Posts Tagged ‘Strategy’

PostHeaderIcon Program Management Essentials

The world is (slowly) moving toward a shared understanding of the term “program”. There are still widely varying interpretations of project vs program but the most common themes are that programs typically drive significant strategic change, involve the integration and coordination of multiple component projects (and sometimes non-project work too), and focus on outcomes rather than outputs.

Alignment and Integration

Where all these criteria are fulfilled, major problems arise when the program is treated simply as a large project, meaning that planning and oversight is overly tactical to the detriment of the more strategic activity necessary for program success (see Big Programs, Basic Flaws).

Seven Key Elements

Ensuring the program delivers what was intended requires special emphasis given to areas such as strategic alignment, stakeholder management, scope and schedule integration, and benefits planning.

The following major elements of program management help provide appropriate focus:

1 – Business Case

Programs should have a well-articulated justification for the investment, that centers on the estimated costs of implementation and ongoing operations against the anticipated benefits to be gained and offset by the associated risks.  The business case lays out the strategic context of the program and shapes its overall mission and vision. Once approved, the business case provides a point of reference throughout the program (updated as necessary) in order to ensure a continued business rationale for the initiative.

2 – Program Organization

This should comprise a single program manager with unambiguous reporting lines to an executive steering committee (program board) that adequately reflects major stakeholder interests, budgetary control and resourcing. Other advisory committees may be set up to review and guide specific aspects of the program but the board always has ultimate decision-making authority. The program manager should have ready access to an individual program sponsor to resolve issues and obtain guidance not requiring involvement of the other board members.

3 – Stakeholder Alignment

The sheer scale of a program will usually infer involvement of many parties with vested interests. Stakeholder analysis will help to identify individual concerns and parties needing the greatest attention, and subsequently define appropriate response strategies. It also assists in identifying risks associated with (real or perceived) negative outcomes. Properly managing relationships with key stakeholders requires detailed communication plans and, (sometimes forgotten), ensuring adequate time and effort is expended in acting on those plans.

4 – Benefits Realization Plan

Since programs focus on outcomes (vs. projects which focus on outputs), a core element of program setup is the development of a plan that (a) assigns metrics to identified benefits, (b) forecasts when and how those benefits will be realized and (c) maps program deliverables to the benefits which are in turn linked to program objectives. This helps ensure that assumptions in how each benefit will be realized are validated and that all required deliverables are clearly identified.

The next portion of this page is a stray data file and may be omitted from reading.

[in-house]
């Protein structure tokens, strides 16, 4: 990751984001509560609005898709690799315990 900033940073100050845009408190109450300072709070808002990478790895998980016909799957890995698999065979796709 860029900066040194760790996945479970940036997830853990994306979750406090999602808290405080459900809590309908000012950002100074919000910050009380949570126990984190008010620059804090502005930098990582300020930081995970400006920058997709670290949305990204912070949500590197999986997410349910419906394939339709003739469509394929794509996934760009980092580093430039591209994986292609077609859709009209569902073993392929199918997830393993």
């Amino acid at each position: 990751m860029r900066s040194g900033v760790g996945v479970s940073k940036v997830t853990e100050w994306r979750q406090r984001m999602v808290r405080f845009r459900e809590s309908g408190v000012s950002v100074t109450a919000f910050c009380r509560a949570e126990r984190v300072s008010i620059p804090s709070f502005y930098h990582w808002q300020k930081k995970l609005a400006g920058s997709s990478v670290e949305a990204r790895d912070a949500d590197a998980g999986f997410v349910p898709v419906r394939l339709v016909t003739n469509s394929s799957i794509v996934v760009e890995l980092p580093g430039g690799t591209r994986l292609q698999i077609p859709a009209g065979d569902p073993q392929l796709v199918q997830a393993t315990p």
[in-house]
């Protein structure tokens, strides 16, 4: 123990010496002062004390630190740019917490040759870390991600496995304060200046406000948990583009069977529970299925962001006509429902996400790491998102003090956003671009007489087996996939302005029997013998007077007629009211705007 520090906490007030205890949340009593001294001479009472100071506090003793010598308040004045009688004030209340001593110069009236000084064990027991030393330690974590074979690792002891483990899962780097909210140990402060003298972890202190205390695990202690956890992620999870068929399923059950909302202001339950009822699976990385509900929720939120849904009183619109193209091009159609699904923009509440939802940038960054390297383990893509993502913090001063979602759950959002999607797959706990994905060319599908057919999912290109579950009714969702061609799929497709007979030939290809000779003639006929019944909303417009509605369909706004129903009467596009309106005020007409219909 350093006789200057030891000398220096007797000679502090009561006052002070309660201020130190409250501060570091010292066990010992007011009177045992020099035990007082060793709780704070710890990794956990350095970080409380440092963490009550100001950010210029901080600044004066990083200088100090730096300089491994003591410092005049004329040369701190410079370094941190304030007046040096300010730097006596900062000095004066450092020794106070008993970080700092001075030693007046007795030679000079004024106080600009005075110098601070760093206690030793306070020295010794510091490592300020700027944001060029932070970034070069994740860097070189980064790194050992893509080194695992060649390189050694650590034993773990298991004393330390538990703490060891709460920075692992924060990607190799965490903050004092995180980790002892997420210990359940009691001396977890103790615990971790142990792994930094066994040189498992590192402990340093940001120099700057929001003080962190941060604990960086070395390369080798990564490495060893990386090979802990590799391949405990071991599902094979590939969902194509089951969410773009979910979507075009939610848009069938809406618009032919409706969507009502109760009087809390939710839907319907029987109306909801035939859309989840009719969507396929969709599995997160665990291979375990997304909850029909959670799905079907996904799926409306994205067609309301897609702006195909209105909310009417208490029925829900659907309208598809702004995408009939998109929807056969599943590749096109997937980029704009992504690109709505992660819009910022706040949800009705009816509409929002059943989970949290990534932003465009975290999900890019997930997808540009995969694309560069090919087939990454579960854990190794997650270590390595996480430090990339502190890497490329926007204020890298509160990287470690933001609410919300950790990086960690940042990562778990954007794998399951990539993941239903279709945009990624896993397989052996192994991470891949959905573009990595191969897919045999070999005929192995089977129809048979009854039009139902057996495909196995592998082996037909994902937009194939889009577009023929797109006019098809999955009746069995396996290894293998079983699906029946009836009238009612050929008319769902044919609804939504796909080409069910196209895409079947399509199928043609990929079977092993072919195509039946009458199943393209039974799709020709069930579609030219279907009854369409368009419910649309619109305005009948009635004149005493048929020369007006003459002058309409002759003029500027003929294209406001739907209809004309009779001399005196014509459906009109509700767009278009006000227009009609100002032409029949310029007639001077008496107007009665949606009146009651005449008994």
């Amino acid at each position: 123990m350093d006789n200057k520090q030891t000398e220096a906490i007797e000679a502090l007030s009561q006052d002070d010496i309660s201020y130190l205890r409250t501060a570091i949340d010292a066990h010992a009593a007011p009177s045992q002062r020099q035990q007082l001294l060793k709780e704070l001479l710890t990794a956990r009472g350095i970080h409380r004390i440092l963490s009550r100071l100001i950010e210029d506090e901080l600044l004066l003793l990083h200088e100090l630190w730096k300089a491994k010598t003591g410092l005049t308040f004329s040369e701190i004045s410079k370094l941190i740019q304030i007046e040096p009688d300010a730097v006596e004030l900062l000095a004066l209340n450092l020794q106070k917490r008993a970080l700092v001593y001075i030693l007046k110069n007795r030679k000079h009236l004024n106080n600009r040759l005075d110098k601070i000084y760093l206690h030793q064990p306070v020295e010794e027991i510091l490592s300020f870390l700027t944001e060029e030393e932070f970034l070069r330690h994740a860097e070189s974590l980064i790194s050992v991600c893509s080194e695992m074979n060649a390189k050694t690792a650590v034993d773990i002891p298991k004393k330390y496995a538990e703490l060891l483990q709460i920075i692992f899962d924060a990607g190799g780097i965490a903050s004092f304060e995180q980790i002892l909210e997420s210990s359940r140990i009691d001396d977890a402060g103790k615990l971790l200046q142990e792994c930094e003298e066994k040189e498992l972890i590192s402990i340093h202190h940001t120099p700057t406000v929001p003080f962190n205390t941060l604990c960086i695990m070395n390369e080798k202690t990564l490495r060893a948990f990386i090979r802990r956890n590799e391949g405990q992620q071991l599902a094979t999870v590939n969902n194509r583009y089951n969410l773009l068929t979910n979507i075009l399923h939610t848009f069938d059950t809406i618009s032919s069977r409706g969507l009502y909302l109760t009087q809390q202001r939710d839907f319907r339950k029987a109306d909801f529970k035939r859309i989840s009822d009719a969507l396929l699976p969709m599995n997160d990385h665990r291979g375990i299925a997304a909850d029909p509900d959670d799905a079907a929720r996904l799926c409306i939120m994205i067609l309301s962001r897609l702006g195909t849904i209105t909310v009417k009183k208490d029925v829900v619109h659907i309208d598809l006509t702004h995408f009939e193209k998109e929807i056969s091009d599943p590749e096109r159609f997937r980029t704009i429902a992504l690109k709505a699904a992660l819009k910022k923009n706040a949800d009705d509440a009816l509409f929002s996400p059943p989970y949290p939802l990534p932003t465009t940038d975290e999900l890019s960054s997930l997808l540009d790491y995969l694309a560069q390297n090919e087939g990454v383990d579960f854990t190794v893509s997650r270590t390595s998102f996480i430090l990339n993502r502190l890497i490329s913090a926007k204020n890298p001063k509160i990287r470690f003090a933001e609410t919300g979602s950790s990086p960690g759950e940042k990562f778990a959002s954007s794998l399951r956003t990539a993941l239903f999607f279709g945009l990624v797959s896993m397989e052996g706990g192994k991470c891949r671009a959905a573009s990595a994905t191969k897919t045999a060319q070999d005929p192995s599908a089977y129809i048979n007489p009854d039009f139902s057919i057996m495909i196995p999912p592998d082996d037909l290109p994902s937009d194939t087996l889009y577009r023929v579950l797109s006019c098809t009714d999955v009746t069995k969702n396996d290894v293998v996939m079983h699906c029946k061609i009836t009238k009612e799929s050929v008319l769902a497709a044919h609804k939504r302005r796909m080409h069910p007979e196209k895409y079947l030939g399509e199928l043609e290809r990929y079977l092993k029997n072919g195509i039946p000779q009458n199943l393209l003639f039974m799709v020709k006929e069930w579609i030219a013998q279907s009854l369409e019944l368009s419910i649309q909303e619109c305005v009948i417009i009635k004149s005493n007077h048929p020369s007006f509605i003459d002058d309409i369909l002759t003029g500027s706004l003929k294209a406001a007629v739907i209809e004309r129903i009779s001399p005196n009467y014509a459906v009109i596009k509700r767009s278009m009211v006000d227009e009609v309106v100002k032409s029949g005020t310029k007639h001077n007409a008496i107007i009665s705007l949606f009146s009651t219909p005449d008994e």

5 – Program Architecture

The program architecture identifies component projects and the major interfaces between them. A vital aspect of developing the architecture is scope integration, whereby the boundaries of each component are validated to ensure that program objectives can be fulfilled without gaps or overlapping effort among the constituent projects. A high-level program roadmap is an important tool in depicting anticipated sequencing of the projects, target dates for key interfaces, review/approval gates and other milestones, and successive stages of funding.

6 – Integrated Master Schedule

An effective integrated master schedule (IMS) consolidates all component project schedules and links them at the task level with specific, clearly defined interfaces with explicit completion criteria. Depending on the schedule criticality, the use of simulation tools and optimization techniques are often essential tools to properly manage schedule risk and greatly increase credibility of the plan and confidence.  The IMS re-validates the program roadmap and benefits plan and together with an interface tracking log will therefore provide the basis for much of the program manager’s performance monitoring focus during program execution.

7 – Tiered Governance

While project managers within the program will typically track progress against schedule, cost and technical performance, the program manager needs to ensure not only proper roll-up of this data (possibly via a program office) to control overall program progress but also to implement tracking of benefit metrics, as per the benefits realization plan. A well-designed program dashboard reflects both types of metric to provide the board with a holistic view of both the strategic and tactical performance aspects of the program.

PostHeaderIcon Big Programs, Basic Flaws

Flaws cause failures

Conducting and reading through assessments of  various programs highlights how complexity in large scale initiatives can distract and divert focus from doing the basics. Several factors can contribute to this but the end result is the same- an out-of-control program with impacts exacerbated by its sheer size.